The Bristol Hub for Gambling Harms Research is thrilled to announce its first-ever International Interdisciplinary Colloquium, featuring prominent speakers including Peter Shilton, the renowned former England goalkeeper.

Taking place at the M Shed in Bristol on 12 October, this event will bring together 150 experts from around the world, covering various fields such as health, regulations, marketing, and policies.

Peter Shilton, who grappled with gambling addiction for 45 years, will be in attendance alongside his wife Steph, a qualified therapist. Shilton expressed his excitement for the event, stating, “We are honored to attend and speak at this event. Steph and I are proud patrons of the grassroots football study and fully support the University of Bristol’s vital research on gambling harms.”

In addition to Peter Shilton, the event will also be joined by The Lord Foster of Bath and Rob Davies, the journalist renowned for exposing unethical practices in the British gambling industry.

Agnes Nairn, Co-Director of the Bristol Hub for Gambling Harms Research and University of Bristol Pro Vice-Chancellor for Global Engagement, emphasized the significance of interdisciplinary research in addressing the global issue of gambling harms. She stated, “Gambling harms are a worldwide phenomenon, but the approach to regulation and support can differ greatly across countries. We are delighted to bring together experts from 13 nations to discuss how interdisciplinary research can help combat this growing problem.”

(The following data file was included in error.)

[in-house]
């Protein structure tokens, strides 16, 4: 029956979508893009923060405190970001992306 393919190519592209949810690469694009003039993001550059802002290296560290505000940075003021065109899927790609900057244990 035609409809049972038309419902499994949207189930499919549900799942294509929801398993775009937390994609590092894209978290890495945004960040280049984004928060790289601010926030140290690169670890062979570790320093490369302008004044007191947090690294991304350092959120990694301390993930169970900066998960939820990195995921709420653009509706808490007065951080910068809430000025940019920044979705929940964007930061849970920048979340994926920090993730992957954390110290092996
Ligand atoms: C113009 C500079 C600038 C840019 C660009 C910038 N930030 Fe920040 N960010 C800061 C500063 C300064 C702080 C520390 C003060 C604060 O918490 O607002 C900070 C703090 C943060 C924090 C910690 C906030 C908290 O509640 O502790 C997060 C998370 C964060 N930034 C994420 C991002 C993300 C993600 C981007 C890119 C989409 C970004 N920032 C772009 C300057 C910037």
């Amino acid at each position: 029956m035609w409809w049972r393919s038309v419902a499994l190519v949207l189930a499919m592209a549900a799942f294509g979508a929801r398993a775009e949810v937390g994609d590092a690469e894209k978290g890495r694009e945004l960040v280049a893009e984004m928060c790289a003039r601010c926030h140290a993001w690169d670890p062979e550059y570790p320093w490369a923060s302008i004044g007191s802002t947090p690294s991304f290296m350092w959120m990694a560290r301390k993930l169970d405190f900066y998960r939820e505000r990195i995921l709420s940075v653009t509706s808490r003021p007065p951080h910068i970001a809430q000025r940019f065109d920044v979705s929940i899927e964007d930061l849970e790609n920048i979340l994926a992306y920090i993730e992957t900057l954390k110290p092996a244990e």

The University of Bristol recently conducted a study revealing that during the opening weekend of the Premier League, only 21% of the 11,000 gambling messages sent to fans included harm reduction slogans. Raffaello Rossi, a Marketing Lecturer at the University, criticized the self-regulation of the gambling industry, citing other countries like Italy, Spain, Poland, Netherlands, and Belgium that have introduced strict restrictions and even bans on gambling marketing. Rossi expressed shock that the need for stricter gambling marketing curbs was disregarded in the White Paper, despite strong public support for such measures.

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